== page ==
Input devices that can handle rough and tumble environments aren’t nearly as varied as their more fragile siblings. [Alastair Aitchison] has devised a brilliant way of detecting inputs from plumbing valves that opens up another option. (YouTube) [via Arduino Blog]
While [Aitchison] could’ve run the plumbing valves with water inside and detected flow, he decided the more elegant solution would be to use photosensors and an LED to simplify the system. This avoids the added cost of a pump and flow sensors as well as the questionable proposition of mixing electronics and water. By analyzing the change in light intensity as the valve closes or opens, you can take input for a range of values or set a threshold for an on/off condition.
[Aitchison] designed these for an escape room, but we can see them being great for museums, amusement parks, or even for (train) simulators. He says one of the main reasons he picked plumbing valves was for their aesthetics. Industrial switches and arcade buttons have their place, but certainly aren’t the best fit in some situations, especially if you’re going for a period feel. Plus, since the sensor itself doesn’t have any moving parts, these analog inputs will be easy to repair should anything happen to the valve itself.
If you’re looking for more unusual inputs, check out the winners of our Odd Inputs and Peculiar Peripherals contest or this typewriter that runs Linux.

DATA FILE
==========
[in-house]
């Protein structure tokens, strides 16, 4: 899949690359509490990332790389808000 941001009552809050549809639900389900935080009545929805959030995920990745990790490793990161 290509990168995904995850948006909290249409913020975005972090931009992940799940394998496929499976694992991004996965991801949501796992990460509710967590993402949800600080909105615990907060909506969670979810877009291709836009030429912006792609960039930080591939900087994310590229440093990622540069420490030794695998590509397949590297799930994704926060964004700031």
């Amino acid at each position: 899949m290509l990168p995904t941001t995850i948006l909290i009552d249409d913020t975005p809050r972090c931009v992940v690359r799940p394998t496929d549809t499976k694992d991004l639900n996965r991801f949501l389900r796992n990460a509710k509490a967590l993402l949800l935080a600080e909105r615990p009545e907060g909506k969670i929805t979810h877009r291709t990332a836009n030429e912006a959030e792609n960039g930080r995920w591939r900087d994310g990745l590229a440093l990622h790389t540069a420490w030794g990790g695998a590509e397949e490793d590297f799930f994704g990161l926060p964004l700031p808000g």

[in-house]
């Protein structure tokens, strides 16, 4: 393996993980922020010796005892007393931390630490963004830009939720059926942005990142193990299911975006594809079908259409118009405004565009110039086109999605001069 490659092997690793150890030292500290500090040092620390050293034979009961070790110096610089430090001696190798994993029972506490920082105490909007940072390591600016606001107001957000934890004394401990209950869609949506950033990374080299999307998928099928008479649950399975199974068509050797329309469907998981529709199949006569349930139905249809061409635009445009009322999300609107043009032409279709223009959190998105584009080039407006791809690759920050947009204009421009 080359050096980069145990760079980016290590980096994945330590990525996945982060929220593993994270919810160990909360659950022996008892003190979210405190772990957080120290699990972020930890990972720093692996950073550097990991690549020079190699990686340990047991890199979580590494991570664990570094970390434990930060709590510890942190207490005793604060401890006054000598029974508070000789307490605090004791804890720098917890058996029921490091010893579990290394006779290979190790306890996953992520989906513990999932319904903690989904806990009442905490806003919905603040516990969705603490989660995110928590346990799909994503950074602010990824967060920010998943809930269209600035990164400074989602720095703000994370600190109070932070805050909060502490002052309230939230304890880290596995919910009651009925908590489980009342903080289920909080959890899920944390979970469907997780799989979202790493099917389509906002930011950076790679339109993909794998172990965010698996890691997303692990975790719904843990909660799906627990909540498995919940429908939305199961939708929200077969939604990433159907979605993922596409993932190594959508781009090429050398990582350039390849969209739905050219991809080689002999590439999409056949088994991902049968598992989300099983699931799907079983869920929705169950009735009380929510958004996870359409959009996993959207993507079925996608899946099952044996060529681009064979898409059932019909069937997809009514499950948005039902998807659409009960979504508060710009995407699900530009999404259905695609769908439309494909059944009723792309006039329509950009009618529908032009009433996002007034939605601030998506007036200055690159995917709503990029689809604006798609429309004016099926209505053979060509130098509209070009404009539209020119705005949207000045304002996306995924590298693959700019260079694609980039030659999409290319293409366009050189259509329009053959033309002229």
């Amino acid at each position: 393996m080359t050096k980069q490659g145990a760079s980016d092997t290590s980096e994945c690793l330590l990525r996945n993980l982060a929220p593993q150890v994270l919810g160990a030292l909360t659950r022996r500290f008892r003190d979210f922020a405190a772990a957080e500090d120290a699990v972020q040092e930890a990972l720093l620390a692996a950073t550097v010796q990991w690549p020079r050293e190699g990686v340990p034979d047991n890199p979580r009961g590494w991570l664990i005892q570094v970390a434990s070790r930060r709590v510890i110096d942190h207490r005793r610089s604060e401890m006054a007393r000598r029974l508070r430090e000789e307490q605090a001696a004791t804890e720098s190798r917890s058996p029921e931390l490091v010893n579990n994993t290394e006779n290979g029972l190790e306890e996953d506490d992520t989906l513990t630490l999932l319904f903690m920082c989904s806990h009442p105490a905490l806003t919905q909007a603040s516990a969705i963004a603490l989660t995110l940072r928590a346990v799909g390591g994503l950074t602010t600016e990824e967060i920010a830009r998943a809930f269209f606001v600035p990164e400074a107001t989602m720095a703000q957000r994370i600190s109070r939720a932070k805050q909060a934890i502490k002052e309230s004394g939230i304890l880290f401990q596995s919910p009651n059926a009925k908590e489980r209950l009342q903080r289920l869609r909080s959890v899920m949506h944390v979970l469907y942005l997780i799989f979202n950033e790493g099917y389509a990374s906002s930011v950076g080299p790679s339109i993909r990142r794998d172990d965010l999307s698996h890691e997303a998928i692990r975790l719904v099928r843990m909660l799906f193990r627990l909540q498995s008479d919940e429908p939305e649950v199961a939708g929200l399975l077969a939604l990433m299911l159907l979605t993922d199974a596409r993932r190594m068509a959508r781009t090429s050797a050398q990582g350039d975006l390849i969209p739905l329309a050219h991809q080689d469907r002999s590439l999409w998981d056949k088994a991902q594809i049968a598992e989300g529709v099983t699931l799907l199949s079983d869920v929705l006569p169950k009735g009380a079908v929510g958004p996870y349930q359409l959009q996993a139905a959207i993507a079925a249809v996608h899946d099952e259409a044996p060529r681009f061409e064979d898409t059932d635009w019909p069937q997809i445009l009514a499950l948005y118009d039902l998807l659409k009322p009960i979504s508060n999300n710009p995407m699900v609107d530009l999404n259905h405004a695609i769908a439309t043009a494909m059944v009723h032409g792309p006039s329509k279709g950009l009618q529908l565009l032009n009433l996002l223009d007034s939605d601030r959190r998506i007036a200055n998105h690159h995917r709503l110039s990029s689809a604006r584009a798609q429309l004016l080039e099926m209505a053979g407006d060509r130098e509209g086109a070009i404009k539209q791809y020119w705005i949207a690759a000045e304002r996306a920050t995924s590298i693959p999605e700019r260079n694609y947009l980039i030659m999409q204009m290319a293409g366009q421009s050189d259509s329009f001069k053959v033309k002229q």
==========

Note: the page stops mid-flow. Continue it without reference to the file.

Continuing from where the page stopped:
Continue reading “Plumbing Valves As Heavy Duty Analog Inputs”
For smaller microcontrollers, having enough outputs for the job is sometimes a challenge. A common solution is to do some sort of multiplexing with the available outputs or perhaps something more advanced such as Charlieplexing, but another good option is to use a specialized driver board. What’s even better is if you can daisy chain driver boards to get even more outputs.
[Eric] has been working on a 16 channel LED project but first wanted to build a driver board with 8 channels. Before building a full 16 channel version he realized that he could take the same 8 channel board, make a mirror image of it, and attach it underneath the first board with headers in order to double the number of channels available. Without having to build a separate 16-channel board, this shortcut saved [Eric] some time and a great deal of effort.
This is a great example of working smarter, not harder. Each of the 8 or 16 channels has full PWM support as well to support PWM dimming, and a similar board could be built for motor control as well. It’s a good illustration of how good design can end up working for you as well. And if you need even more outputs, Charlieplexing is one way to get them.
Continue reading “A Self-Expanding PWM Driver”